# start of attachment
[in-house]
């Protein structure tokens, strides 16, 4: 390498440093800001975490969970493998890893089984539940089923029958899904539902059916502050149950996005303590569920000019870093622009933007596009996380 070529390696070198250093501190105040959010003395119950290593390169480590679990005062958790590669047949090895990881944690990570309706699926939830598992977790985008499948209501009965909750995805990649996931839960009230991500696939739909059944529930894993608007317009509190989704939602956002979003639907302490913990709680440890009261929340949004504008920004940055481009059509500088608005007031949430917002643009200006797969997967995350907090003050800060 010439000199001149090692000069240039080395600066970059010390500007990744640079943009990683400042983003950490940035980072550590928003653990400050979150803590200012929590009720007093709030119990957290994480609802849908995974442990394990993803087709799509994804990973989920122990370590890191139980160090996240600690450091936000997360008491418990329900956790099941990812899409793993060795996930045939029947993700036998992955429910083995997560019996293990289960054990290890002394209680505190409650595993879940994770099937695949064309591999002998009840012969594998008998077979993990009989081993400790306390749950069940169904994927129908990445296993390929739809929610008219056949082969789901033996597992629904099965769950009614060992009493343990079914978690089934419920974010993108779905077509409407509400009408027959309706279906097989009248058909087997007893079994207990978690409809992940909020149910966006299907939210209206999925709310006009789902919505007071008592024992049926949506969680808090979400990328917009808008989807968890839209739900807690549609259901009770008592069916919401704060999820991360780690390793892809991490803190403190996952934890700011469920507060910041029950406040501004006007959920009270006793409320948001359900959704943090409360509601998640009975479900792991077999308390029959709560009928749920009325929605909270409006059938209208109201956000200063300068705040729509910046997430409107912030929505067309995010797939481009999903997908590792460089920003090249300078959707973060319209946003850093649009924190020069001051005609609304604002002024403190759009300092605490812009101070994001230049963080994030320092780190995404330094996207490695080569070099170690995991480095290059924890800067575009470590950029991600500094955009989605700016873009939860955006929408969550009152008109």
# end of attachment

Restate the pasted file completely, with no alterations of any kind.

[in-house]
């Protein structure tokens, strides 16, 4: 390498440093800001975490969970493998890893089984539940089923029958899904539902059916502050149950996005303590569920000019870093622009933007596009996380 070529390696070198250093501190105040959010003395119950290593390169480590679990005062958790590669047949090895990881944690990570309706699926939830598992977790985008499948209501009965909750995805990649996931839960009230991500696939739909059944529930894993608007317009509190989704939602956002979003639907302490913990709680440890009261929340949004504008920004940055481009059509500088608005007031949430917002643009200006797969997967995350907090003050800060 010439000199001149090692000069240039080395600066970059010390500007990744640079943009990683400042983003950490940035980072550590928003653990400050979150803590200012929590009720007093709030119990957290994480609802849908995974442990394990993803087709799509994804990973989920122990370590890191139980160090996240600690450091936000997360008491418990329900956790099941990812899409793993060795996930045939029947993700036998992955429910083995997560019996293990289960054990290890002394209680505190409650595993879940994770099937695949064309591999002998009840012969594998008998077979993990009989081993400790306390749950069940169904994927129908990445296993390929739809929610008219056949082969789901033996597992629904099965769950009614060992009493343990079914978690089934419920974010993108779905077509409407509400009408027959309706279906097989009248058909087997007893079994207990978690409809992940909020149910966006299907939210209206999925709310006009789902919505007071008592024992049926949506969680808090979400990328917009808008989807968890839209739900807690549609259901009770008592069916919401704060999820991360780690390793892809991490803190403190996952934890700011469920507060910041029950406040501004006007959920009270006793409320948001359900959704943090409360509601998640009975479900792991077999308390029959709560009928749920009325929605909270409006059938209208109201956000200063300068705040729509910046997430409107912030929505067309995010797939481009999903997908590792460089920003090249300078959707973060319209946003850093649009924190020069001051005609609304604002002024403190759009300092605490812009101070994001230049963080994030320092780190995404330094996207490695080569070099170690995991480095290059924890800067575009470590950029991600500094955009989605700016873009939860955006929408969550009152008109």